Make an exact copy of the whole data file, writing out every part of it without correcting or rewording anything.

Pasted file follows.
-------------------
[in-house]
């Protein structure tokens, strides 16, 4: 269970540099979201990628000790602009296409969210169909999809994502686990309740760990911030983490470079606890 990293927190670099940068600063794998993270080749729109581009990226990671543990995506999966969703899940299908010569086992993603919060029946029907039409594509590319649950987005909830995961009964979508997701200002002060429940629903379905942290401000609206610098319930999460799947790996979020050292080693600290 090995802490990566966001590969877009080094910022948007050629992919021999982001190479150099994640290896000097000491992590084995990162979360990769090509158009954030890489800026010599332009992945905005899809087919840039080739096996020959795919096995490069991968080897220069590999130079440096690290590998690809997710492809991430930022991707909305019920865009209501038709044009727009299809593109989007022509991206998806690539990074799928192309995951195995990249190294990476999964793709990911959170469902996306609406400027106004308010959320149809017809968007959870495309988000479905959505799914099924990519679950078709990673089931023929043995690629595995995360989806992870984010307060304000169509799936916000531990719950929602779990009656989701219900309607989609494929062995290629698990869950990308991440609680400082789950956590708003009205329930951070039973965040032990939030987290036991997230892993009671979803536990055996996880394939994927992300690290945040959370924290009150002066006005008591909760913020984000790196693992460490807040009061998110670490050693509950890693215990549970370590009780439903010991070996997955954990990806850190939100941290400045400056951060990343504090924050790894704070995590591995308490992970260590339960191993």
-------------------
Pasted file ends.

[in-house]
């Protein structure tokens, strides 16, 4: 269970540099979201990628000790602009296409969210169909999809994502686990309740760990911030983490470079606890 990293927190670099940068600063794998993270080749729109581009990226990671543990995506999966969703899940299908010569086992993603919060029946029907039409594509590319649950987005909830995961009964979508997701200002002060429940629903379905942290401000609206610098319930999460799947790996979020050292080693600290 090995802490990566966001590969877009080094910022948007050629992919021999982001190479150099994640290896000097000491992590084995990162979360990769090509158009954030890489800026010599332009992945905005899809087919840039080739096996020959795919096995490069991968080897220069590999130079440096690290590998690809997710492809991430930022991707909305019920865009209501038709044009727009299809593109989007022509991206998806690539990074799928192309995951195995990249190294990476999964793709990911959170469902996306609406400027106004308010959320149809017809968007959870495309988000479905959505799914099924990519679950078709990673089931023929043995690629595995995360989806992870984010307060304000169509799936916000531990719950929602779990009656989701219900309607989609494929062995290629698990869950990308991440609680400082789950956590708003009205329930951070039973965040032990939030987290036991997230892993009671979803536990055996996880394939994927992300690290945040959370924290009150002066006005008591909760913020984000790196693992460490807040009061998110670490050693509950890693215990549970370590009780439903010991070996997955954990990806850190939100941290400045400056951060990343504090924050790894704070995590591995308490992970260590339960191993």